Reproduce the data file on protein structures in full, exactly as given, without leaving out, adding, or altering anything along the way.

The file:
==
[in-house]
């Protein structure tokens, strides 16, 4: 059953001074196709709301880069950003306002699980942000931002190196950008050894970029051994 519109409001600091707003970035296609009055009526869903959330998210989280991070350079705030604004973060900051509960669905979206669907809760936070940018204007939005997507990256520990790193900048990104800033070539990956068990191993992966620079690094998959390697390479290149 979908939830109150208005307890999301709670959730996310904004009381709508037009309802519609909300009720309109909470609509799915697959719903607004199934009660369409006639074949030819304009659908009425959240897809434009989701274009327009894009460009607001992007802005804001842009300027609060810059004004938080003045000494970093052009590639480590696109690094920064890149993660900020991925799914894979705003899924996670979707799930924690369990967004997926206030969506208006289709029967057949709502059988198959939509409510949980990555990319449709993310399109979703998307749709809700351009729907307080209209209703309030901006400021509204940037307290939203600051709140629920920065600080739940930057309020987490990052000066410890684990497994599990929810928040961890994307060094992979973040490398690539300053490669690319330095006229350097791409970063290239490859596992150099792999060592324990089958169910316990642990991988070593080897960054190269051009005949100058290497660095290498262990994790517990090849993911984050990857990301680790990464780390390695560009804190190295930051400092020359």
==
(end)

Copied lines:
[in-house]
């Protein structure tokens, strides 16, 4: 059953001074196709709301880069950003306002699980942000931002190196950008050894970029051994 519109409001600091707003970035296609009055009526869903959330998210989280991070350079705030604004973060900051509960669905979206669907809760936070940018204007939005997507990256520990790193900048990104800033070539990956068990191993992966620079690094998959390697390479290149 979908939830109150208005307890999301709670959730996310904004009381709508037009309802519609909300009720309109909470609509799915697959719903607004199934009660369409006639074949030819304009659908009425959240897809434009989701274009327009894009460009607001992007802005804001842009300027609060810059004004938080003045000494970093052009590639480590696109690094920064890149993660900020991925799914894979705003899924996670979707799930924690369990967004997926206030969506208006289709029967057949709502059988198959939509409510949980990555990319449709993310399109979703998307749709809700351009729907307080209209209703309030901006400021509204940037307290939203600051709140629920920065600080739940930057309020987490990052000066410890684990497994599990929810928040961890994307060094992979973040490398690539300053490669690319330095006229350097791409970063290239490859596992150099792999060592324990089958169910316990642990991988070593080897960054190269051009005949100058290497660095290498262990994790517990090849993911984050990857990301680790990464780390390695560009804190190295930051400092020359």